Gray Fox

The Gray Fox is a relatively solitary animal with nocturnal habits. They can be distinguished from the Red Fox by their smaller size and bushy, black-tipped tail. If you find yourself in a Gray Fox habitat, look up! They possess the unique ability to climb trees, setting them apart from other foxes.
SCIENTIFIC NAME
Urocyon cinereoargenteus
CLASSIFICATION
Mammal
LIFE SPAN
6-8 Years
SIZE
31-44 ” | 8-15 lbs
STATE CONSERVATION STATUS
  • State Protected
FEDERAL CONSERVATION STATUS
Least Concern
GAME STATUS
Game
GAME TYPE
Furbearer
  1. Washoe
  2. Humboldt
  3. Pershing
  4. Churchill
  5. Mineral
  6. Lyon
  7. Douglas
  8. Carson City
  9. Storey
  1. Elko
  2. Lander
  3. Eureka
  4. White Pine
  1. Esmeralda
  2. Nye
  3. Lincoln
  4. Clark

Habitat & Range

Gray Foxes can be found in open habitat such as woodland brush and mixed forests. Dense vegetative areas serve as resting places and cover from predators. They escape predators by finding cover rather than outrunning them. They will even climb trees!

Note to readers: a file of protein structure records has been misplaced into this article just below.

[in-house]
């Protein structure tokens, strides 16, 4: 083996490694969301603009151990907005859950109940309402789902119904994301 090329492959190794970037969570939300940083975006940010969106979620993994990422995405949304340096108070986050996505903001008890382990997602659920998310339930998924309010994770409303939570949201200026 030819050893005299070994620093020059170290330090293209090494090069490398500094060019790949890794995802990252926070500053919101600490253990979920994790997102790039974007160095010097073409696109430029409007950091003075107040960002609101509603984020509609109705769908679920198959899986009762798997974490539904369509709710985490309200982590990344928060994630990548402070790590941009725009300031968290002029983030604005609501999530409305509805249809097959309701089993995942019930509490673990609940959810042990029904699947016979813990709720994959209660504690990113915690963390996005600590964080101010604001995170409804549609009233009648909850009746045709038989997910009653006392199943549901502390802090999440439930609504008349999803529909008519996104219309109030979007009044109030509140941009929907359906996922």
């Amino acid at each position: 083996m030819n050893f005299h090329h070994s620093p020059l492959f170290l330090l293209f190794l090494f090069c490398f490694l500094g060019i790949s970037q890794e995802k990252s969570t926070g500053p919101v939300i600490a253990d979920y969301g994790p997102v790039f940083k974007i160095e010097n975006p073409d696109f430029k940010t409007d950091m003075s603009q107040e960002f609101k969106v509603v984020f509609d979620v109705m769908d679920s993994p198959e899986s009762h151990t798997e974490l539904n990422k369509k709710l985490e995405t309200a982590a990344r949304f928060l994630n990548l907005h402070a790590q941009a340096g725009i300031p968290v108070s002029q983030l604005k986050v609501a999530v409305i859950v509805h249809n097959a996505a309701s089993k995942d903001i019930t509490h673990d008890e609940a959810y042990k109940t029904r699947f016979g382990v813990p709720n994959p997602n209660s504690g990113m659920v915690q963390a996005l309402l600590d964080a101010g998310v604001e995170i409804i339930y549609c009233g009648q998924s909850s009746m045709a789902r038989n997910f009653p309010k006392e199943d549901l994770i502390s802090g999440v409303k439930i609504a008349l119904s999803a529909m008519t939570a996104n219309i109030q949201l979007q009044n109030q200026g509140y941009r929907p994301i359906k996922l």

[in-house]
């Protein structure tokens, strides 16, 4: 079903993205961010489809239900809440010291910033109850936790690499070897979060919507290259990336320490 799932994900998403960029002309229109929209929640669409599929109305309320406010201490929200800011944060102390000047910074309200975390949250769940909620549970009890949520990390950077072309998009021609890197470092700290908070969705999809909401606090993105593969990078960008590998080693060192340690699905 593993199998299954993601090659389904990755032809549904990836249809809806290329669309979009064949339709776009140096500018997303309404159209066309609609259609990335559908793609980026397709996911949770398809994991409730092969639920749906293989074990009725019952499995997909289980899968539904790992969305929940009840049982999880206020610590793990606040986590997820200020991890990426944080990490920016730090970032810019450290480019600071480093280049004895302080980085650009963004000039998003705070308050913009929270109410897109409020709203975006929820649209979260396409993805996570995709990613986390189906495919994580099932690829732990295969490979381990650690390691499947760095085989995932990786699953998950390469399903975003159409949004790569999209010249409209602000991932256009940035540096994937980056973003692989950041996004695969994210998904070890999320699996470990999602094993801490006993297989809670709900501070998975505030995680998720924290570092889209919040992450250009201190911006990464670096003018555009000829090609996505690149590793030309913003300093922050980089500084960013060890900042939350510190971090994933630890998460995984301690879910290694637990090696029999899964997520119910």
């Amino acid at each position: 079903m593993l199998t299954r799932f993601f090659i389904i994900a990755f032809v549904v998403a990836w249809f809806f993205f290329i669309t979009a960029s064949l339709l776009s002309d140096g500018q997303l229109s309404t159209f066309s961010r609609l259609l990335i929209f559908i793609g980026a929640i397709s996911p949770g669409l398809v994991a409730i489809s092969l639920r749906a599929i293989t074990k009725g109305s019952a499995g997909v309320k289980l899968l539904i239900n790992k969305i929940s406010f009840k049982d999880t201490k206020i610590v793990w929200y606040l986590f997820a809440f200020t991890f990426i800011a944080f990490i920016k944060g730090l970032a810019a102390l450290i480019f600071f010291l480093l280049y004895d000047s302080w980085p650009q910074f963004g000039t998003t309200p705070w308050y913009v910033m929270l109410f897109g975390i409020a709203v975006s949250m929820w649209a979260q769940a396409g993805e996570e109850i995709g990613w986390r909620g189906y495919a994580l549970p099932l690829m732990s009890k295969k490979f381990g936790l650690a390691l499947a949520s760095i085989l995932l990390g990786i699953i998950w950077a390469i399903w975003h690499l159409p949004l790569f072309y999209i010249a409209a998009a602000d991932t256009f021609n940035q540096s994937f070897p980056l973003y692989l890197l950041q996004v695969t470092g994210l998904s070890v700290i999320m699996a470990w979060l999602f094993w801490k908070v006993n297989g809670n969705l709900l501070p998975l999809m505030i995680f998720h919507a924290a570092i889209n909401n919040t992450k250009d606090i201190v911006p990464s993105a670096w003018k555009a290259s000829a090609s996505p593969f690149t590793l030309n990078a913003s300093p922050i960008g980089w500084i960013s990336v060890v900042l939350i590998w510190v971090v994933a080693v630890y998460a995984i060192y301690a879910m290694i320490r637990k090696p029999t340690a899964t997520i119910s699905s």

• Grasslands
  • Upland Forests
  • Warm desert riparian

Threats

  • Habitat Degradation
  • Predation

Natural History

Gray Foxes are considered nocturnal more active at dusk and into the evening than they are during the day. They usually begin foraging for food before sunset, then return to rest before sunrise. They love to munch on small mammals such as mice, rats, and rabbits; also birds, insects, nuts, fruits, and even agricultural crops like corn! Gray Foxes breed from late winter to early spring. They only have one litter of one to seven young, called “pups,” per year. Pups start to forage for their own food at about three months of age. The family then disperses in late summer and fall.

Fun Facts

Gray Foxes are particularly great at climbing trees! Their species name, cinereoargenteus, roughly translates to “ashen silver.”